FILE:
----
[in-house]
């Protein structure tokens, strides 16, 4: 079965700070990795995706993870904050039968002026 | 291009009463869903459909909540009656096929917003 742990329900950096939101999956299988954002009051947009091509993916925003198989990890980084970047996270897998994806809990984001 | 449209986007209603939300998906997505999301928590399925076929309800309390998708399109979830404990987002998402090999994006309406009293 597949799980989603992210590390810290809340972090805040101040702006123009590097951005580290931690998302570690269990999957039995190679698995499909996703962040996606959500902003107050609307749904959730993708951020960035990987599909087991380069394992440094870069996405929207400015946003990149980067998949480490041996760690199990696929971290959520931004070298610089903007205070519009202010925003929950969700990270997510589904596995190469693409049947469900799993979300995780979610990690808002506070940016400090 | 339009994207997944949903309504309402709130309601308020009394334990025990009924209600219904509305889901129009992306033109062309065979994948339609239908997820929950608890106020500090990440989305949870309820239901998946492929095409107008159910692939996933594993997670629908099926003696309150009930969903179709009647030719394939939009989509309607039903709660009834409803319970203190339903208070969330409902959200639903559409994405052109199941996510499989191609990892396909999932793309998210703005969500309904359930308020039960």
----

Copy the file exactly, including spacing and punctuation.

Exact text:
[in-house]
């Protein structure tokens, strides 16, 4: 079965700070990795995706993870904050039968002026 | 291009009463869903459909909540009656096929917003 742990329900950096939101999956299988954002009051947009091509993916925003198989990890980084970047996270897998994806809990984001 | 449209986007209603939300998906997505999301928590399925076929309800309390998708399109979830404990987002998402090999994006309406009293 597949799980989603992210590390810290809340972090805040101040702006123009590097951005580290931690998302570690269990999957039995190679698995499909996703962040996606959500902003107050609307749904959730993708951020960035990987599909087991380069394992440094870069996405929207400015946003990149980067998949480490041996760690199990696929971290959520931004070298610089903007205070519009202010925003929950969700990270997510589904596995190469693409049947469900799993979300995780979610990690808002506070940016400090 | 339009994207997944949903309504309402709130309601308020009394334990025990009924209600219904509305889901129009992306033109062309065979994948339609239908997820929950608890106020500090990440989305949870309820239901998946492929095409107008159910692939996933594993997670629908099926003696309150009930969903179709009647030719394939939009989509309607039903709660009834409803319970203190339903208070969330409902959200639903559409994405052109199941996510499989191609990892396909999932793309998210703005969500309904359930308020039960």